Guys I have a good ear. When I wore the baha headband it sounded tinny, mechanical and wrong with my good ear covered. When I uncovered the right ear it overrode the icky left sound and let me hear things correctly. I only wore it for a few minutes though. What if the left ear was constantly saying "mechanical stuff is better!" Wouldn't my good ear eventually have to accept and incorporate that badness!?

The audiologist says that is what the study will determine.

I'm not sure what a cochlear implant costs today - my books say around 50k but I know anything printed is already out of date. So even if we halved it and said this operation would cost $25,000. Whatever insurance doesn't cover would be covered by the grant - that's how desperate they are to get participants!

Nope.

And here's the big thing guys - I'm 36. I hope to live a while longer. Perhaps I will live long enough to get good enough imaging to see what really happened in my ear. Perhaps I will be around when hair cell regrowth goes into trials. Getting a cochlear implant would preclude me from being helped in any other way.

Without being too technical part of the operation involves inserting a flexible tube with receptors into the cochlea, where the mostly dead hair cells hang out. After a time the body creates a "sheath" around that tube and while it can be replaced by another tube of the identical size or smaller later on that sheath effectively kills any remaining hairs and would prevent anything from growing in there again.

Now I do have some hearing - some terribly damaged hearing - in that ear. The audiologist cranked a hearing aid to the point where every word caused my ear to vibrate and my jaw hurt after listening to it for the duration of a hearing test but something is still working in there. It doesn't have support but its chugging along and I don't want to kill it.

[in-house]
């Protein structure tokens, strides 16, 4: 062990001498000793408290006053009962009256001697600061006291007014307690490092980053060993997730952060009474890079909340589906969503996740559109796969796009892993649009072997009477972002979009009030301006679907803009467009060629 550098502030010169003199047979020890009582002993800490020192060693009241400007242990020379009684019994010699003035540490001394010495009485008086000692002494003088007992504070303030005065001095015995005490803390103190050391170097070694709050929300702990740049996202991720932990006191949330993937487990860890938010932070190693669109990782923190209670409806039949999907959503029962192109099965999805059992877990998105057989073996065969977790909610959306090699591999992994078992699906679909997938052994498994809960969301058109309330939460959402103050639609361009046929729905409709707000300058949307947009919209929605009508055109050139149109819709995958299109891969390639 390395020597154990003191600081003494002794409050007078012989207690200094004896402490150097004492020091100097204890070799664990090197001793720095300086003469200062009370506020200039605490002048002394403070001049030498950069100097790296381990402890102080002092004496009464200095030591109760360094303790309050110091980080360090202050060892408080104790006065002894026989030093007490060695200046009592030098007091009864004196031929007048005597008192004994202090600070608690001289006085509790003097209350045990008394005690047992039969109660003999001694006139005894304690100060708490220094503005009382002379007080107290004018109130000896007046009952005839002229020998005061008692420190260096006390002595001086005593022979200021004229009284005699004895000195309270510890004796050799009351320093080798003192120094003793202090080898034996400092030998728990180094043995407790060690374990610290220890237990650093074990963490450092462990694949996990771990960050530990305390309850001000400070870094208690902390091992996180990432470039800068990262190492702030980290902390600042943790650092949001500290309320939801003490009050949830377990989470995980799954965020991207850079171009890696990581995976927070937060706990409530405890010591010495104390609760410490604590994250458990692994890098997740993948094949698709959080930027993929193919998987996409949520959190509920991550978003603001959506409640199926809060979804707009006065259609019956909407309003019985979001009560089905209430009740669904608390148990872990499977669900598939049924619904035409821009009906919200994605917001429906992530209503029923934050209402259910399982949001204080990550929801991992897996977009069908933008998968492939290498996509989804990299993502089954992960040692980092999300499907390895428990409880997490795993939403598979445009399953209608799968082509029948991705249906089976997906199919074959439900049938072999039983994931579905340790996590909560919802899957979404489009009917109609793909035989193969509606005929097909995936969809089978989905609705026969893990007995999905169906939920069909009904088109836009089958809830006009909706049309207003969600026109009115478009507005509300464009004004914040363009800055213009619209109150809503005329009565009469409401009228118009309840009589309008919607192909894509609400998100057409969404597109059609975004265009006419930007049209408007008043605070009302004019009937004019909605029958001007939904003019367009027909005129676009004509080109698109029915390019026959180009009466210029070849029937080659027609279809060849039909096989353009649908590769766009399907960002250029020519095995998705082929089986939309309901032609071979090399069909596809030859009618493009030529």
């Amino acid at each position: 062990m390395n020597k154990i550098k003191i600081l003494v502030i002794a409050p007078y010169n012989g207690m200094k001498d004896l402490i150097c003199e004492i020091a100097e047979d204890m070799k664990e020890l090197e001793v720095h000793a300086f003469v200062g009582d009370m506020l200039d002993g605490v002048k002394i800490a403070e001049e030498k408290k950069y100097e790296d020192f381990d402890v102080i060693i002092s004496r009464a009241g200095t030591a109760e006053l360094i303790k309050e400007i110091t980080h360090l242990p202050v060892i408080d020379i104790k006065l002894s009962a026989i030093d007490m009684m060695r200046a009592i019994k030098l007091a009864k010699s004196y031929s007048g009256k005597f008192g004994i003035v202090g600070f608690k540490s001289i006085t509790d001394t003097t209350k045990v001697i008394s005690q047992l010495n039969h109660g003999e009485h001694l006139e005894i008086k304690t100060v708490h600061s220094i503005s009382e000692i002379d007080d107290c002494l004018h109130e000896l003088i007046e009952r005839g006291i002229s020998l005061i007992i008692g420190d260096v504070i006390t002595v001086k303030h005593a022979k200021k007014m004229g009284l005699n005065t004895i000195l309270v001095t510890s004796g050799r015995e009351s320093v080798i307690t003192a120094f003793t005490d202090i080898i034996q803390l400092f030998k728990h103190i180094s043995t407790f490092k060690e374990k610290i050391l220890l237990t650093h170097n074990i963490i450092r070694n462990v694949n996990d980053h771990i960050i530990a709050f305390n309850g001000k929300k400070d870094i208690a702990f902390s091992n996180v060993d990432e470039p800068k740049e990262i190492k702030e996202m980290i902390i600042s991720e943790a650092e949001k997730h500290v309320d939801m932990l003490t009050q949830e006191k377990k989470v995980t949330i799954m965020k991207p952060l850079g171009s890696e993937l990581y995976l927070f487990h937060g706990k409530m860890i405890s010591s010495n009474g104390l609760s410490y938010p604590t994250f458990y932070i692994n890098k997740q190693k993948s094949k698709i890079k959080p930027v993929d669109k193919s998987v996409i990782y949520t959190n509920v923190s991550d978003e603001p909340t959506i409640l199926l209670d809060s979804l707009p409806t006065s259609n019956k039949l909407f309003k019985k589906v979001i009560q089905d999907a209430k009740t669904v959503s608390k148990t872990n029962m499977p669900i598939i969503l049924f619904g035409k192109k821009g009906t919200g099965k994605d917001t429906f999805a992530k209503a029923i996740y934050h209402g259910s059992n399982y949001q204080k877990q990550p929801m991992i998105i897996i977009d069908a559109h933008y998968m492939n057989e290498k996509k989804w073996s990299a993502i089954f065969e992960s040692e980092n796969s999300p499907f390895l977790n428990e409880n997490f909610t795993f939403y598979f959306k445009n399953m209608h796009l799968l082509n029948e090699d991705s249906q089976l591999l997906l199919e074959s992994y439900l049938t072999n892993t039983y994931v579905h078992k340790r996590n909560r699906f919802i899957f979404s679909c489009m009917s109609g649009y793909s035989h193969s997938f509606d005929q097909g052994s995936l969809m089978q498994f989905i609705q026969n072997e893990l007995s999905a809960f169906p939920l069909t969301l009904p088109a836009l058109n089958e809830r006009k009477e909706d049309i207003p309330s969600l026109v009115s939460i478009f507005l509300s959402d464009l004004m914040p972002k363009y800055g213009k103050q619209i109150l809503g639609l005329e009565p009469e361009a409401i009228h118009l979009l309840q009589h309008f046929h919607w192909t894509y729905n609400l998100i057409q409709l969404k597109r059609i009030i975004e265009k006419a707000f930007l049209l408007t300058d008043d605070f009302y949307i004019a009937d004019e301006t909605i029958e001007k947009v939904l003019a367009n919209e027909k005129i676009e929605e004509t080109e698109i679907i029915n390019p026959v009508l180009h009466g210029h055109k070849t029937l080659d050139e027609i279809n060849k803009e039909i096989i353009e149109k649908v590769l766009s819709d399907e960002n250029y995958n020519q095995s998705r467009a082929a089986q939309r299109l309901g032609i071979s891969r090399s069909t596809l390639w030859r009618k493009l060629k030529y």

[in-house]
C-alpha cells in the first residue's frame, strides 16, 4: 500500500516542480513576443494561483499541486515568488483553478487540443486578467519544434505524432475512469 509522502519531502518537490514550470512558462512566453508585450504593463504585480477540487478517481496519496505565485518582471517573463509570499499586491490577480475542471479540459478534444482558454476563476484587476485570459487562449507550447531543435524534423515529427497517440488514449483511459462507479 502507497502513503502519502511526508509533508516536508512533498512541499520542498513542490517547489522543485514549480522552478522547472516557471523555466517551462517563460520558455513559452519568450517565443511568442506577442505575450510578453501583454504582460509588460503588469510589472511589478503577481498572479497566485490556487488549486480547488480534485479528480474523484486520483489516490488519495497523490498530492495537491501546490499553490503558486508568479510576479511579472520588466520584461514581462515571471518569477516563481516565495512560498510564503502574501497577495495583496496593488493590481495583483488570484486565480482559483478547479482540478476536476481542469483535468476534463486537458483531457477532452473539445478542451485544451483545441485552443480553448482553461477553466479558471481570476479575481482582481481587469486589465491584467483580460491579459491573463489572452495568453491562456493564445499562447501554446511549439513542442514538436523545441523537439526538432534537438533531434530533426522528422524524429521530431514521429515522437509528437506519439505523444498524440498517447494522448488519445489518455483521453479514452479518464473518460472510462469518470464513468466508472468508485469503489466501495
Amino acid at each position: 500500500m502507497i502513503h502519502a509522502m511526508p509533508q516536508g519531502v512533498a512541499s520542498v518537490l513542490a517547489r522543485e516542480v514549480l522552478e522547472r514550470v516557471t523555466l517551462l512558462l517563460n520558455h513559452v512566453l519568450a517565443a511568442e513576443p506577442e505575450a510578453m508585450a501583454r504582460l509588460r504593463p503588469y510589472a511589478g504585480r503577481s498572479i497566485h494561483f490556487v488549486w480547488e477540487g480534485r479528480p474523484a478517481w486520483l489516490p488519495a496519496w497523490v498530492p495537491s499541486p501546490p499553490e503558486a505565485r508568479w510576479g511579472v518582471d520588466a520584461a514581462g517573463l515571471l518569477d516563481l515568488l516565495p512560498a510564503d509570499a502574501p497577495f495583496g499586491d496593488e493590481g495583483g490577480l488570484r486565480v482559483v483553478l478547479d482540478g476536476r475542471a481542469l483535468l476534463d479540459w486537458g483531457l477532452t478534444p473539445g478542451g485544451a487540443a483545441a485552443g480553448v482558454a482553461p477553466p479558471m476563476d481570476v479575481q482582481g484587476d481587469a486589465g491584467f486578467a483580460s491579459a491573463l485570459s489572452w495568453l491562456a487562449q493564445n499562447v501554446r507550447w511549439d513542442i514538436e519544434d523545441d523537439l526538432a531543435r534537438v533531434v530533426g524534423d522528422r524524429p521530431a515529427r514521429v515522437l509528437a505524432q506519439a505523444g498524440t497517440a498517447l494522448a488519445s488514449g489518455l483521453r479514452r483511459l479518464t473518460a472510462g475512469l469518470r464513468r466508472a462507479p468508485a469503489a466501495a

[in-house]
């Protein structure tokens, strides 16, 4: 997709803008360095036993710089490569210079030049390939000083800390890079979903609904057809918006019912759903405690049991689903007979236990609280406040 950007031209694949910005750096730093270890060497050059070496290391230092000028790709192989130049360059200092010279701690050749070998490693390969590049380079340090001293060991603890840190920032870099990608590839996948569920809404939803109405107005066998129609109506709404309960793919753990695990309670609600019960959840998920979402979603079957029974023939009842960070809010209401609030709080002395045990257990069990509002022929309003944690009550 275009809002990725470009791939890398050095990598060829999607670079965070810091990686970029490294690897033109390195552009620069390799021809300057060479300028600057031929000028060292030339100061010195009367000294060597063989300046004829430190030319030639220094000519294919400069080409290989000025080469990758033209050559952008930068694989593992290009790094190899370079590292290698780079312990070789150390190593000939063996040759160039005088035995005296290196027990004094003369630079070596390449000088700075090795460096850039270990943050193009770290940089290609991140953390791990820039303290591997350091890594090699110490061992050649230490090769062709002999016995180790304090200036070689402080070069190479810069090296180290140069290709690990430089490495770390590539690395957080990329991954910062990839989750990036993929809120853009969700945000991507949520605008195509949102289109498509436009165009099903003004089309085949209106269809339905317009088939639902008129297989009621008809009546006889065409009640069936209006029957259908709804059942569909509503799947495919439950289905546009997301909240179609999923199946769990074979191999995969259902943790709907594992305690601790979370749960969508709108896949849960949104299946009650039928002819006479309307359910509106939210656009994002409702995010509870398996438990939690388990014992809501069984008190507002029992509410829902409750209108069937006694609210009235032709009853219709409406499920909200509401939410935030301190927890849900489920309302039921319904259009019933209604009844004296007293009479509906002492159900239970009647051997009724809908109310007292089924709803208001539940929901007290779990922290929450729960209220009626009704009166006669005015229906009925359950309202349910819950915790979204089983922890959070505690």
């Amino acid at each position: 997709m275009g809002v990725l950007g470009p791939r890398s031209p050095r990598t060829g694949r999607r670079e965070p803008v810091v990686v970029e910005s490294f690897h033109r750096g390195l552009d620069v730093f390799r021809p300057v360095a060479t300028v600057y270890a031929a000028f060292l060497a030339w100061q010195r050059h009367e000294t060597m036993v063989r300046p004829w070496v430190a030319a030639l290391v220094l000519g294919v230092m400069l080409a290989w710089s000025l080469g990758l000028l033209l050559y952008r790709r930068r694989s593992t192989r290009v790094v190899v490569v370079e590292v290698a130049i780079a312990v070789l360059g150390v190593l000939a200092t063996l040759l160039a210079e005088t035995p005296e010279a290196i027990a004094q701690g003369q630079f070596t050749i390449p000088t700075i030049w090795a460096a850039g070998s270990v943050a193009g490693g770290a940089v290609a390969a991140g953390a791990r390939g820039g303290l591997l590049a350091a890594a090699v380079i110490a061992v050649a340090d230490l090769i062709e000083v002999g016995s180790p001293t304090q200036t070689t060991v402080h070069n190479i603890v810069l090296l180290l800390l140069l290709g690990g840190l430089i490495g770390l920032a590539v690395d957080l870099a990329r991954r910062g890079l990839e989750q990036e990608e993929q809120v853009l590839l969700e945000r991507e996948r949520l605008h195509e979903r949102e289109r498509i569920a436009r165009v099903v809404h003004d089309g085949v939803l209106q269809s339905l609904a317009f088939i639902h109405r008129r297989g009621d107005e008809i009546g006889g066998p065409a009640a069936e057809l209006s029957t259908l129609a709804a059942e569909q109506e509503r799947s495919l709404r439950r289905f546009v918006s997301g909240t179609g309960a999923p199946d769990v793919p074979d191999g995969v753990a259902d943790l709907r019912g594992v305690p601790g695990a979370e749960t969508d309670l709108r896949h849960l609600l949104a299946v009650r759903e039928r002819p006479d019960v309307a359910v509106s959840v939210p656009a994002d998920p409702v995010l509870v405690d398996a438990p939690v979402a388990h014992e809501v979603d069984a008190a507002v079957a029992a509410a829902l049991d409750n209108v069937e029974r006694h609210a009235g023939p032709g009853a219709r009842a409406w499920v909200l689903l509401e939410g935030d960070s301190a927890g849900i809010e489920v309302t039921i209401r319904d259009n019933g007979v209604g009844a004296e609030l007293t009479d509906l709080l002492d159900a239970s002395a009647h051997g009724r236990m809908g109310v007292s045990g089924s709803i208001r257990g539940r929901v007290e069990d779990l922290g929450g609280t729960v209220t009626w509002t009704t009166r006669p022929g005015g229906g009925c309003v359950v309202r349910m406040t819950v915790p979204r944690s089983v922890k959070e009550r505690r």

A cochlear implant entails the tube in my cochlea, the processor implant under my skin behind the hear, the magnetic receiver over the skin AND the ear piece which looks just like the hearing aid I wore on Wednesday - PLUS sound isn't localized!!! Asides from price there isn't a single thing better about a cochlear implant.

I was very hesitant and very worried of getting this implant when I thought it was my only option for hearing again but now that I know life doesn't have to be that way?

You won't catch me beta testing with my one good ear!

2 comments:

kate steeper said...

Coming from a family that has every spectrum of deafness from age related to birth defect , i'm shockingly tone deaf but muddle along without hearing aids, cochlear implants are a miracle for those who have them fitted in childhood but a bit hit and miss in adults , my cousin was left deaf after measles 30 years ago and had a single ear fitted a couple of years ago , she just didnt get on with it at all , others find theyre wonderful but it can take years to become accustomed to them

Kimberly Hutmacher said...

I can't speak from any sort of experience, but it sounds like you've done your research and you've come to a good decision for you, and that's all that really matters. Has the physical pain subsided? Keeping you in my thoughts and prayers.